The Demise of De Luxe
In a conversation about hotels the other evening, I heard a woman say “the lobby was luxe.”
I’d never heard luxe without the de. At least not in English.
In the French expression the de is a preposition and the luxe is a noun, literally “of luxury.” In English we’d say “luxurious.”
Following French usage, the OED entry gives de luxe as two words and classifies it as an adjective phrase.
Merriam-Webster spells deluxe as one word and defines it as “notably luxurious or elegant; sumptuous or elaborate.”
Booksellers have long offered “deluxe editions” of popular books and the label has spread to other products:
The terms special edition, limited edition and variants such as deluxe edition, collector’s edition and others, are used as a marketing incentive for various kinds of products, originally published products related to the arts, such as books, prints or recorded music and films, but now including cars, fine wine and other products. —Wikipedia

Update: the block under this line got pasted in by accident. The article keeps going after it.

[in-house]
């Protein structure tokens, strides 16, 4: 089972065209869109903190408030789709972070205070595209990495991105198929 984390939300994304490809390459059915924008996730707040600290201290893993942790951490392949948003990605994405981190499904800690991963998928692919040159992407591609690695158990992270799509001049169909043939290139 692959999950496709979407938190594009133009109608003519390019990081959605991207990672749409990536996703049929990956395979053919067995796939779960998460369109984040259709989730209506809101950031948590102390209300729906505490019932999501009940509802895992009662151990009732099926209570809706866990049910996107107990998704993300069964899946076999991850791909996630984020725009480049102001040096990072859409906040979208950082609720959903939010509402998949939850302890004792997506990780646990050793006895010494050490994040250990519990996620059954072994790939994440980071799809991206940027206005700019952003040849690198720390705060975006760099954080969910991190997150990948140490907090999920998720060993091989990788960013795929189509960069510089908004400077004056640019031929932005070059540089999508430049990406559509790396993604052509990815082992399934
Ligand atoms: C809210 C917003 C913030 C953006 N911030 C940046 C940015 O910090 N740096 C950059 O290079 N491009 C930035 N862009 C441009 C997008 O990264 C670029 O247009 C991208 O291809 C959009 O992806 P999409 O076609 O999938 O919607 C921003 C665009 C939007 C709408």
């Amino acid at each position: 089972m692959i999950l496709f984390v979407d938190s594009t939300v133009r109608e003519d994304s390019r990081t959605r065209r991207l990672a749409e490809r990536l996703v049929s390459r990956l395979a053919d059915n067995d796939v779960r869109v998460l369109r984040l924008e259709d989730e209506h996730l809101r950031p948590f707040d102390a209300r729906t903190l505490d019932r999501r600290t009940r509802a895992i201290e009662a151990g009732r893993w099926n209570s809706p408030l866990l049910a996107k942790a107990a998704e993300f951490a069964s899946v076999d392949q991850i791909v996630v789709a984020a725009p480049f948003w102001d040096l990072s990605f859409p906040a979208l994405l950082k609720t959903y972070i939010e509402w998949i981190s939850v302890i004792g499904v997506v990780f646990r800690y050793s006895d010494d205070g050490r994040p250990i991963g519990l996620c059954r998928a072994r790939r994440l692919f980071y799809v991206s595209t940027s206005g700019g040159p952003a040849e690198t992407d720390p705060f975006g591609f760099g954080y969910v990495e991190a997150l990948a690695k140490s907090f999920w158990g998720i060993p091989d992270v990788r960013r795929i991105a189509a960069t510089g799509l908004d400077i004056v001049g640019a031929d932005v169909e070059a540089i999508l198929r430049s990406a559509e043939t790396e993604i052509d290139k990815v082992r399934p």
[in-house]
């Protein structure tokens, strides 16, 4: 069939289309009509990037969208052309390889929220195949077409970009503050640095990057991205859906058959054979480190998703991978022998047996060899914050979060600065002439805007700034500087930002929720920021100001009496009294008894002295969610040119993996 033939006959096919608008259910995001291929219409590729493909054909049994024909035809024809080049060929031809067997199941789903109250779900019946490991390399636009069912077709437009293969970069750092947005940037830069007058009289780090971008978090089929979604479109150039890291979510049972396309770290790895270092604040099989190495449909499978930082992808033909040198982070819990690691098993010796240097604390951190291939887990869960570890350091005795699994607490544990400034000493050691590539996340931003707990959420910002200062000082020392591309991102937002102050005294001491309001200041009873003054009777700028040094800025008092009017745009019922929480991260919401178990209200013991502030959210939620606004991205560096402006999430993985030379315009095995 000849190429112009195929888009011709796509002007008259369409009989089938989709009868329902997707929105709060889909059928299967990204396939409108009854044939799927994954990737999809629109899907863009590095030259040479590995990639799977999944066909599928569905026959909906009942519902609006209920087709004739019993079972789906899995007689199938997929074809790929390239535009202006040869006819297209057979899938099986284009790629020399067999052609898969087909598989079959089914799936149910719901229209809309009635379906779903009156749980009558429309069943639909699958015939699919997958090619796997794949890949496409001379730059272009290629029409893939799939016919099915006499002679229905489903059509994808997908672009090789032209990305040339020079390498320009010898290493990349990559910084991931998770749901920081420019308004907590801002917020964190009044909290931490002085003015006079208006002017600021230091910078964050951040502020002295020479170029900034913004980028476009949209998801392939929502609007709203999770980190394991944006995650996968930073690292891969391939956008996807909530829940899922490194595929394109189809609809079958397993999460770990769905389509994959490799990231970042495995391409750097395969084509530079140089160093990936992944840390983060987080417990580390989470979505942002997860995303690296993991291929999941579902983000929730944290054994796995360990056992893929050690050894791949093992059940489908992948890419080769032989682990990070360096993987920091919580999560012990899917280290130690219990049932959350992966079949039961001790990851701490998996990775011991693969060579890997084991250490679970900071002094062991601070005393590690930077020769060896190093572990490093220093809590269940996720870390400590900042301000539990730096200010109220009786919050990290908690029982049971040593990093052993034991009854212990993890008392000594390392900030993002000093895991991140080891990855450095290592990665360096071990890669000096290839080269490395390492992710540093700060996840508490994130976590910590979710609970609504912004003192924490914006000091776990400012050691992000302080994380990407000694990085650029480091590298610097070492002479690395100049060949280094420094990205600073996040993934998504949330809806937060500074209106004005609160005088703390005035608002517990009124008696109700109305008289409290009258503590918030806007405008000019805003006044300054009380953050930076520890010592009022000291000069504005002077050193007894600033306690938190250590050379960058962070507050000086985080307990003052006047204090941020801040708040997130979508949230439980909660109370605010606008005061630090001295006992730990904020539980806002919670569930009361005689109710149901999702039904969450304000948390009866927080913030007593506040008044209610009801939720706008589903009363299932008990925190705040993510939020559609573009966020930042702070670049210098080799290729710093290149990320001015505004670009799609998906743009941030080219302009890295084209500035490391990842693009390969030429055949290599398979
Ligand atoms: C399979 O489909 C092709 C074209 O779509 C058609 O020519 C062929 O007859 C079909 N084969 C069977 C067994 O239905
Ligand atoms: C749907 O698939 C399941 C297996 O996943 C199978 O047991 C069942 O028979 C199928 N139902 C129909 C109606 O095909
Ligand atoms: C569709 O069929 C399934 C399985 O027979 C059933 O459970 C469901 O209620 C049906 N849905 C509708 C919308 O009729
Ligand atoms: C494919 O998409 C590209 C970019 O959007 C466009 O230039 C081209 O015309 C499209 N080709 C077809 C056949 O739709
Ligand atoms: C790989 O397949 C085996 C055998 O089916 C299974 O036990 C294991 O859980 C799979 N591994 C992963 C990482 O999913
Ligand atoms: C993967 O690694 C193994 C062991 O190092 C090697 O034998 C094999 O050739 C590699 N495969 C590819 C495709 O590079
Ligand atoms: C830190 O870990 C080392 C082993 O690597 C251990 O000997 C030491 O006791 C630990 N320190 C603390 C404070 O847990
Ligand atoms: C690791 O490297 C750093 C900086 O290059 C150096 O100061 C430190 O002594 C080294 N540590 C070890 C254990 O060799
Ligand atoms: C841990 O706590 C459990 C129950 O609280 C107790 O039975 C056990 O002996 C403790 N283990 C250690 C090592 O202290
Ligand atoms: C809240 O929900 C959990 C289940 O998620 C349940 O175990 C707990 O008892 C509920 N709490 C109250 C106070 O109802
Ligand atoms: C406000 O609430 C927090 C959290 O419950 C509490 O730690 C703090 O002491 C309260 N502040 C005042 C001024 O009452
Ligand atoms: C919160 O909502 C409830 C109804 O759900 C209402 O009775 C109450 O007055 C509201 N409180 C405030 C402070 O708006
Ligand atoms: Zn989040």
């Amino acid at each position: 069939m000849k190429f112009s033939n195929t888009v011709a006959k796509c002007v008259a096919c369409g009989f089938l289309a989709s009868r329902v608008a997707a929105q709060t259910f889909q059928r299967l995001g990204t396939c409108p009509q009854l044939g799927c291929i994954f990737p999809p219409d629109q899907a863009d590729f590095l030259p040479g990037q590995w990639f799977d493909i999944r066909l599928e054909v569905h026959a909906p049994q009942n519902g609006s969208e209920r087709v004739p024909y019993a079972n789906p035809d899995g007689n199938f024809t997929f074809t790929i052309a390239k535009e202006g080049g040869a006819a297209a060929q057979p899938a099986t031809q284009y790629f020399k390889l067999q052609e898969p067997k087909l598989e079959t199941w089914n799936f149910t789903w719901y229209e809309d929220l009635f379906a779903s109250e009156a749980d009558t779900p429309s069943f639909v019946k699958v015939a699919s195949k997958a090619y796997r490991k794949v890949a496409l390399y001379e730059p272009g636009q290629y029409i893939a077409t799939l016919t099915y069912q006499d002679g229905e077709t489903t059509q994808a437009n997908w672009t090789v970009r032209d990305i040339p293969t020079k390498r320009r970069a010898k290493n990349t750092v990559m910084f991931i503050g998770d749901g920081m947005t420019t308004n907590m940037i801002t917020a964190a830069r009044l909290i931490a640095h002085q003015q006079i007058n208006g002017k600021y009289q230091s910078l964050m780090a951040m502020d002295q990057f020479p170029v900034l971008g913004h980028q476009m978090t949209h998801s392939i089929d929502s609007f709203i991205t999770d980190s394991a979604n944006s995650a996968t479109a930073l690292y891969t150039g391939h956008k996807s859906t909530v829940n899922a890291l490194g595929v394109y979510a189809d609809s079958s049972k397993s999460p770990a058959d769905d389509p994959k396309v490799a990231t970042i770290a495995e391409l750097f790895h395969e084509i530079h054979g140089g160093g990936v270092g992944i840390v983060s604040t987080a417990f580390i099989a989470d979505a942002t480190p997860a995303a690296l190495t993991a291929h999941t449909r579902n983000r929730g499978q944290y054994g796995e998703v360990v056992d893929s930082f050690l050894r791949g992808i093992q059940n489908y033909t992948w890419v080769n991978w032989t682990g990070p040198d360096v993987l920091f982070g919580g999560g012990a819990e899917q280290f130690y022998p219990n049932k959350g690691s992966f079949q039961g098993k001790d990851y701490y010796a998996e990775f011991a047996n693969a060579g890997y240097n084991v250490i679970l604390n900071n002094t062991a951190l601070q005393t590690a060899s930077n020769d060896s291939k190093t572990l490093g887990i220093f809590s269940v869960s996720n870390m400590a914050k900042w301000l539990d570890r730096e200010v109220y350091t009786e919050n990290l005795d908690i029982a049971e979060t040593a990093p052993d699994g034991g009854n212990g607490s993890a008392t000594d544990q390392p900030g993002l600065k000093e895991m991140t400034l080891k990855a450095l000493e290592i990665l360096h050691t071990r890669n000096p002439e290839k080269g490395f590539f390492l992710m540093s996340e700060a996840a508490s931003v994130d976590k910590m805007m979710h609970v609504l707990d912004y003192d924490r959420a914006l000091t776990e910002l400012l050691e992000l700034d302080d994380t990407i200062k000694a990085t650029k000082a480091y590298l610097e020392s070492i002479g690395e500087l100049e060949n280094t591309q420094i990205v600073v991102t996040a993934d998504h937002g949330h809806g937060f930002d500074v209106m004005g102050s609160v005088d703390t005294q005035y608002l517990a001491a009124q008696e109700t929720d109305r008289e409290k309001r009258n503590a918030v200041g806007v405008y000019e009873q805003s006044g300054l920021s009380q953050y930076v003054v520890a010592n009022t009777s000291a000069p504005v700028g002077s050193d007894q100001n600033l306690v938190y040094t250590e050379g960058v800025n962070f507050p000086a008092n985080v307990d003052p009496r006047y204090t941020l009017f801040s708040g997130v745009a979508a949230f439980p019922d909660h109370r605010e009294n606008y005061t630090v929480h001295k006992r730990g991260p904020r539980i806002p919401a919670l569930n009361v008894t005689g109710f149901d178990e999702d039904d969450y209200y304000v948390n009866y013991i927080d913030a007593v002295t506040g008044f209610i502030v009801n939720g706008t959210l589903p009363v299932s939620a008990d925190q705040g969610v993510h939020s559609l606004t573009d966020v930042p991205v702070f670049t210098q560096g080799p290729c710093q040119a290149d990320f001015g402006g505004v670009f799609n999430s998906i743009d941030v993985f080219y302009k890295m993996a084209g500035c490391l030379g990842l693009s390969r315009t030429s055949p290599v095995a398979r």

Apparently just plain luxe enjoys wide popularity. Numerous hotels call themselves “Luxe Hotel.”
Luxe and deluxe bump up against each other in newspaper coverage, for example this story in the San Francisco Business Times uses “luxe” in the headline and “deluxe” in the story
S.F. tower to become luxe hotel (headline)
Partners will likely shell out an additional $500 a square foot to convert it from an empty AT&T office to the deluxe downtown destination.
I came across a hotel site (Maddens on Gull Lake) that offers luxury accommodations, premium accommodations and deluxe accommodations.
The word luxe derives from Latin luxus, “excess” or “abundance.”
I plan to keep putting a de with my luxe.
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